IC Insights Compares Market Sizes and Forecasted Growth Rates for Systems, ICs

IC Insights reports that total production value of electronic systems increased 5% in 2014 to $1,488B. Cellphones expanded their lead over PCs (desktops and notebooks) as the largest electronic systems market in 2014 after overtaking standard PCs for the first time in 2013.



Cellular handsets accounted for 25% of IC sales in 2014, while standard PCs represented about 21% of the total.  IC revenues generated by these 11 end-use systems categories represented nearly 80% of total integrated circuit sales worldwide in 2014.



For all the latest on 3DIC and advanced packaging, stay linked to IFTLE…

IFTLE 236 IMAPS DPC Part 3: Yole Update on FOWLP and Embedded Packaging

By Dr. Phil Garrou, Contributing Editor

Continuing our look at the IMAPS Device Packaging Conference:

Yole Developpement

Based on his new Yole report “Fan out and Embedded Die: Technology and Market Trends,” Jerome Alzemer updated the IMAPS audience on the Fan Out and Embedded die marketplace.

Embedded Packaging refers to many different concepts, IP, manufacturing infrastructures and related technologies. The two main categories of embedded packages are (1) those based on a molded wafer infrastructure such as FOWLP and (2) those based on a PWB/PCB laminate panel infrastructure.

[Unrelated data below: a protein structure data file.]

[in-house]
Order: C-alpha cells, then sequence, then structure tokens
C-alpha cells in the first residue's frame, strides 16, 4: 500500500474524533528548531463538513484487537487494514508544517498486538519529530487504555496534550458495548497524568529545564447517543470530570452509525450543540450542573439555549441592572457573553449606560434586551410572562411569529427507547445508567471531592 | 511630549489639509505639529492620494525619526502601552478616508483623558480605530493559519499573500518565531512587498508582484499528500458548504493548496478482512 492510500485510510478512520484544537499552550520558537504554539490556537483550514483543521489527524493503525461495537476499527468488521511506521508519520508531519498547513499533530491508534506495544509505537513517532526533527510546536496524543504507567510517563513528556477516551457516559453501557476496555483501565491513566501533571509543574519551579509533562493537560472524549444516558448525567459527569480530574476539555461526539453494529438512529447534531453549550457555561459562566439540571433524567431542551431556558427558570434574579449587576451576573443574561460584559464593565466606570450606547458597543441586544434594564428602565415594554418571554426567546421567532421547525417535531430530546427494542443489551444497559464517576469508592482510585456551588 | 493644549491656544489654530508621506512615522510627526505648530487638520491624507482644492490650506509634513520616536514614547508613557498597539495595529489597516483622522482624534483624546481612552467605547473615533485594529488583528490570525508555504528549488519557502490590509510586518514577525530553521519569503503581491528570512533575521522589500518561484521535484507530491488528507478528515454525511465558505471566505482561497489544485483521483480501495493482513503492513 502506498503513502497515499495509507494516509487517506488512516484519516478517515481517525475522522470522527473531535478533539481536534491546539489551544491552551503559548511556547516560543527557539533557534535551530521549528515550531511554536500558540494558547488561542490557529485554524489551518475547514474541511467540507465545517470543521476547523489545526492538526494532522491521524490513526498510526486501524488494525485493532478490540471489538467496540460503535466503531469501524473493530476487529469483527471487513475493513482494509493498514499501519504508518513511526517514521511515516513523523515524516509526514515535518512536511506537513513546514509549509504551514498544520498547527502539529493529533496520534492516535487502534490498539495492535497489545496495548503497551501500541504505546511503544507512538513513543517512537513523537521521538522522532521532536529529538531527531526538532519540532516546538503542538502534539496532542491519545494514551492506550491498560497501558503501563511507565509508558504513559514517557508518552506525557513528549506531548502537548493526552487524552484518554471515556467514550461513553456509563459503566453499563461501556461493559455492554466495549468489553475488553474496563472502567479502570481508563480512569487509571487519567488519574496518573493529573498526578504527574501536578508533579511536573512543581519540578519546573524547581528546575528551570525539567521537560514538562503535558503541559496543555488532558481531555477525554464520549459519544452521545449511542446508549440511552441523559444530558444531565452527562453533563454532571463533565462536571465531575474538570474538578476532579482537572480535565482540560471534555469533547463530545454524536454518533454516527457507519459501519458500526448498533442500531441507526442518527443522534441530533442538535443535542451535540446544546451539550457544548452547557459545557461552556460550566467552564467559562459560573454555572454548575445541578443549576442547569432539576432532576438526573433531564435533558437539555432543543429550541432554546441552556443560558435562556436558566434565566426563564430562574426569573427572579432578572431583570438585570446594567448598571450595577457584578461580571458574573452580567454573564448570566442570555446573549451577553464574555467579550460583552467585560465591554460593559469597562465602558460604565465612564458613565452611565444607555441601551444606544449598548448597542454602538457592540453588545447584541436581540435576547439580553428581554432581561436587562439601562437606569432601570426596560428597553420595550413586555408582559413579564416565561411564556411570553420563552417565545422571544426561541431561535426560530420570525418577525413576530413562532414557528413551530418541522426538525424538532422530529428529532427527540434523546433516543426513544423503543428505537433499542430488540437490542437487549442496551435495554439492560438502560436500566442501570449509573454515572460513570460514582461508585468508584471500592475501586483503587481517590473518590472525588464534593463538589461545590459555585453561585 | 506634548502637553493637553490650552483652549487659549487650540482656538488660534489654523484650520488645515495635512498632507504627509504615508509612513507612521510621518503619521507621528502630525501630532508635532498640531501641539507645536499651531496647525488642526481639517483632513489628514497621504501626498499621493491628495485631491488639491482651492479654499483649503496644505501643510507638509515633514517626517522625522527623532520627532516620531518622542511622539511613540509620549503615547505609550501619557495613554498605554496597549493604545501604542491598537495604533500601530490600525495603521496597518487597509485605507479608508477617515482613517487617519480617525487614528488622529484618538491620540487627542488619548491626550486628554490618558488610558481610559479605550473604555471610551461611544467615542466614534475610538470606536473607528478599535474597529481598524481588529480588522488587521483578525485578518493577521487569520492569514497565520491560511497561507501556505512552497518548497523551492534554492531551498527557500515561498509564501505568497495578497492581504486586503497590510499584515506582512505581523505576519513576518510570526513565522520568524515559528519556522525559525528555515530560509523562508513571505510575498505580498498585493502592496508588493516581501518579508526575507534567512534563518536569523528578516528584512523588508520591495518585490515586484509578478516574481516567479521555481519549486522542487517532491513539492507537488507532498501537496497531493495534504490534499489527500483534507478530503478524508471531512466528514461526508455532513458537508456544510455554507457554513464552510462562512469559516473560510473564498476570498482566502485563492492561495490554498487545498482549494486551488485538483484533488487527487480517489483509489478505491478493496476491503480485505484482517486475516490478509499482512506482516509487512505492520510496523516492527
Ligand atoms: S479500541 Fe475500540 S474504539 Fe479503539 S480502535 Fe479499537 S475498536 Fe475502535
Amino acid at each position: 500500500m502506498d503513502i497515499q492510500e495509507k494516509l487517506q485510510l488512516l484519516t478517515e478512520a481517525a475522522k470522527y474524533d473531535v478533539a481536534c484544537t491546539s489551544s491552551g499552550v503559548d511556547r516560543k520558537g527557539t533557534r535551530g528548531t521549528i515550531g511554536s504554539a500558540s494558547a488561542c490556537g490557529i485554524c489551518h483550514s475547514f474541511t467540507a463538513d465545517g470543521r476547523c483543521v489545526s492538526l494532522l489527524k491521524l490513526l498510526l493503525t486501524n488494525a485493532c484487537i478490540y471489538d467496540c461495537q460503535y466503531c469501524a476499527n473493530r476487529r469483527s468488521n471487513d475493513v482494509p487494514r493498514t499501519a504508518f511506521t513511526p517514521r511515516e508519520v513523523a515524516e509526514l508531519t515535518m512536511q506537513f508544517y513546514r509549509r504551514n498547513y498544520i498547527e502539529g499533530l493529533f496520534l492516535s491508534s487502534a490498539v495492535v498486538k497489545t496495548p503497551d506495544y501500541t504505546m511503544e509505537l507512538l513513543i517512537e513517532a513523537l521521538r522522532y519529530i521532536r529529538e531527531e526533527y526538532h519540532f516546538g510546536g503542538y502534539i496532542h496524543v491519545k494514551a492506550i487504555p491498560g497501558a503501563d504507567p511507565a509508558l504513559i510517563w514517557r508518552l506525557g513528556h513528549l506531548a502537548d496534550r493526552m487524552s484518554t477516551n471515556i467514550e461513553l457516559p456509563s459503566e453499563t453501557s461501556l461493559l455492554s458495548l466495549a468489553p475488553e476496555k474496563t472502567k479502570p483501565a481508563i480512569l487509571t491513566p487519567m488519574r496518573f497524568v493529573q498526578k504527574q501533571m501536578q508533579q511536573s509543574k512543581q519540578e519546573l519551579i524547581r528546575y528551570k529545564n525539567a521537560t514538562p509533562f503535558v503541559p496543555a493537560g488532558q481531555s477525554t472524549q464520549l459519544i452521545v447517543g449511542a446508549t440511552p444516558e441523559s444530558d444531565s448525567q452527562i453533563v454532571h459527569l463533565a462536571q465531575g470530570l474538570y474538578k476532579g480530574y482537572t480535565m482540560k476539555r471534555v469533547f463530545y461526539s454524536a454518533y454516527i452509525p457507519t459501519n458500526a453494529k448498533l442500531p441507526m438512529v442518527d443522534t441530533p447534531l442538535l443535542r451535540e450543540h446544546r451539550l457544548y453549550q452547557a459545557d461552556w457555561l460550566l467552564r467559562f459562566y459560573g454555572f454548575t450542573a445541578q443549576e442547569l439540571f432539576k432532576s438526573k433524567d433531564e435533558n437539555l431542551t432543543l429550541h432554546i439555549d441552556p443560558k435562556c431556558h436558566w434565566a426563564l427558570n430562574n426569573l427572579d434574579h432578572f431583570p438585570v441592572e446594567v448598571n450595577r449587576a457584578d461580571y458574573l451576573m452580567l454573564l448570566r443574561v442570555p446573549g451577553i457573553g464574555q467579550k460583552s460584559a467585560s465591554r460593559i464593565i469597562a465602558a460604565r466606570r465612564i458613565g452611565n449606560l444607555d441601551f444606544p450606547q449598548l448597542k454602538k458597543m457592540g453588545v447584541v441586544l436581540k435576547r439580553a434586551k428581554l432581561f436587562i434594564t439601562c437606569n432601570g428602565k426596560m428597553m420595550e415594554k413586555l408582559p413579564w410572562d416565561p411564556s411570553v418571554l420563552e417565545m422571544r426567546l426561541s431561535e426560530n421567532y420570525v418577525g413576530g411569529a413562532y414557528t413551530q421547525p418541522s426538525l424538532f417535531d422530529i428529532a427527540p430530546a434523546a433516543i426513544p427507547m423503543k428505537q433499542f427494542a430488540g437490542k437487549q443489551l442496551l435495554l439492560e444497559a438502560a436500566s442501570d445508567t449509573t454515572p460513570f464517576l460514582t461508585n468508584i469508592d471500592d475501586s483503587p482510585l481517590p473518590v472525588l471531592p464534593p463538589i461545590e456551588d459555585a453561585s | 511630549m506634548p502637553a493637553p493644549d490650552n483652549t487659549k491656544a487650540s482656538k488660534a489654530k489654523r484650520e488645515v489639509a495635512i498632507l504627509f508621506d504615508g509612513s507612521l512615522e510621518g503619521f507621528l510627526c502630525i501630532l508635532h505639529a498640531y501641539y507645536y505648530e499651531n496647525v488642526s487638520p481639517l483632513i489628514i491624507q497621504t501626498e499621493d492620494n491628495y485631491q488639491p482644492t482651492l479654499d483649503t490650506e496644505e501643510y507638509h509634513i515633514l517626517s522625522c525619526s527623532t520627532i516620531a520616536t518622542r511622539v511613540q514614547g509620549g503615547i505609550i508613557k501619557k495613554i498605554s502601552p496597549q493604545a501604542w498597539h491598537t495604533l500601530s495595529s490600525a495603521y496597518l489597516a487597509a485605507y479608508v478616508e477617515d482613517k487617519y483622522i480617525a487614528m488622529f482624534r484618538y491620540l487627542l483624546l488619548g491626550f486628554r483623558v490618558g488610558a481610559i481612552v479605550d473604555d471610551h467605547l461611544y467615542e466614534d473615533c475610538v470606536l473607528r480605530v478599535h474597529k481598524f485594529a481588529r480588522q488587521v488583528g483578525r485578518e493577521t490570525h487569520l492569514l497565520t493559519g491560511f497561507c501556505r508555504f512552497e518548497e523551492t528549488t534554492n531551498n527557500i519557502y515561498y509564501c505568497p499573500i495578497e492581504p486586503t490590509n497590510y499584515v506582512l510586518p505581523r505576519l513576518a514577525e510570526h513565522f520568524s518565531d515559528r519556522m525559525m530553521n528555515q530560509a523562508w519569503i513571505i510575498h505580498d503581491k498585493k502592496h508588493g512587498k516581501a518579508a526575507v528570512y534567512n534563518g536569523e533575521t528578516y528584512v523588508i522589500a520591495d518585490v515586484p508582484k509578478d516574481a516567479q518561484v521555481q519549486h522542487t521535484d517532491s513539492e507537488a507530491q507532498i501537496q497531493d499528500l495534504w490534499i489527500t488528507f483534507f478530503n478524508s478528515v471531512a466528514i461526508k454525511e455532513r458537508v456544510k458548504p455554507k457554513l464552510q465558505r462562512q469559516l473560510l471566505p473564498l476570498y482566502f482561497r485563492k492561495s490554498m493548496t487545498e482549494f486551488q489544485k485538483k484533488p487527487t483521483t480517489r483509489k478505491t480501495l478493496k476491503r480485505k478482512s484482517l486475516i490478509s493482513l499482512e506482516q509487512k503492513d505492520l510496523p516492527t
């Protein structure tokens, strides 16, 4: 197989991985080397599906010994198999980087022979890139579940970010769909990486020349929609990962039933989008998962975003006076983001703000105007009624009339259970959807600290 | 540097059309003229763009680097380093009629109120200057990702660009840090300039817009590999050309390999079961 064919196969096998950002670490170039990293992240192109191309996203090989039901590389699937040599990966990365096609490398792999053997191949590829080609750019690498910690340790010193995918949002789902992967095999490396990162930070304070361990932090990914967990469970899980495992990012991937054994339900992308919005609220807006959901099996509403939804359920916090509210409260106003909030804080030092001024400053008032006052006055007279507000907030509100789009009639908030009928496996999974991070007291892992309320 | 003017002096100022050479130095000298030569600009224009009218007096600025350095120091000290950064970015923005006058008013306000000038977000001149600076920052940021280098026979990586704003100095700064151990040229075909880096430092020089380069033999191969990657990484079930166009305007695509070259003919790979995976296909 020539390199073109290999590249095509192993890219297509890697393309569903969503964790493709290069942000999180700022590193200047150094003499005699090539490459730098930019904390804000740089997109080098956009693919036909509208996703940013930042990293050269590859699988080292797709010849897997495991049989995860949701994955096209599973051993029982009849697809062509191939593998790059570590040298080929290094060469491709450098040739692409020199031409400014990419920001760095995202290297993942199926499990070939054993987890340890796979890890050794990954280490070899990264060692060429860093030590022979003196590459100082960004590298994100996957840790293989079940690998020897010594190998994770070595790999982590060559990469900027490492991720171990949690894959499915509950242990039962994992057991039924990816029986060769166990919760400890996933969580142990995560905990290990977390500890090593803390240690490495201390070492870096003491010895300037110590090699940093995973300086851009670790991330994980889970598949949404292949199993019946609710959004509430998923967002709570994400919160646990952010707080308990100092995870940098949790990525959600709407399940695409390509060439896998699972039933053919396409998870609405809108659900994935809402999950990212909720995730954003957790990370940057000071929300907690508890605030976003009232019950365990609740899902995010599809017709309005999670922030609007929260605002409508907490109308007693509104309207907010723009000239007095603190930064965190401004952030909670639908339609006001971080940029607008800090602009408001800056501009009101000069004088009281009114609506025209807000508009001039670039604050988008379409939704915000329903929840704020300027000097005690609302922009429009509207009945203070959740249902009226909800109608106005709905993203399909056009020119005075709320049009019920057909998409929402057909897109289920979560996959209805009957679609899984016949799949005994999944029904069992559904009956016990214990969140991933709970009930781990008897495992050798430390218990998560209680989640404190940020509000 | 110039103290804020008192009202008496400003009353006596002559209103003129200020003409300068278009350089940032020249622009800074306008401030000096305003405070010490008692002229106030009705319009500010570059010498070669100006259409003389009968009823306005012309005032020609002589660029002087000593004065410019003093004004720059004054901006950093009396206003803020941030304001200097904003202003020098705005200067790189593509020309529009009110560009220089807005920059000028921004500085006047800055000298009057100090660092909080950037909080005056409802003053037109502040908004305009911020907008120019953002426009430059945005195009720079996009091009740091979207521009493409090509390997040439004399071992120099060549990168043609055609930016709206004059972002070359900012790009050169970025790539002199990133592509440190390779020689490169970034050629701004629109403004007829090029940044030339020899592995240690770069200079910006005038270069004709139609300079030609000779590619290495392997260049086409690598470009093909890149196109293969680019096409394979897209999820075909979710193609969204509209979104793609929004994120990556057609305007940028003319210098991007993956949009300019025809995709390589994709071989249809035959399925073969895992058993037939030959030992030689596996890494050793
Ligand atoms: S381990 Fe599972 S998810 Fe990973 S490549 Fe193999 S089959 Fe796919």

Fan-out WLP are “re-configured” by placing known good ICs active face down on a foil and by over-molding them. These wafers are then flipped and processed in the wafer fab with RDL / ball placing and diced.

For chip embedding in laminate, known good ICs are picked and placed on top of an organic layer of Printed circuit board and subsequent layers are laminated on top. Regular PCB manufacturing operations then take place on the panel containing the embedded ICs. These generic process flows are contrasted in the figure below.

FO & embbedded process flows



Unlike Fan In WLP which has been commercial since the late 1990’s, FOWLP is not constrained by die size, and thus can offer an unlimited number of interconnects for maximum connection density. One can also achieve  finer line/spacing, improved electrical and thermal performance and small package dimensions to meet the relentless form factor requirements and performance demands of the mobile market.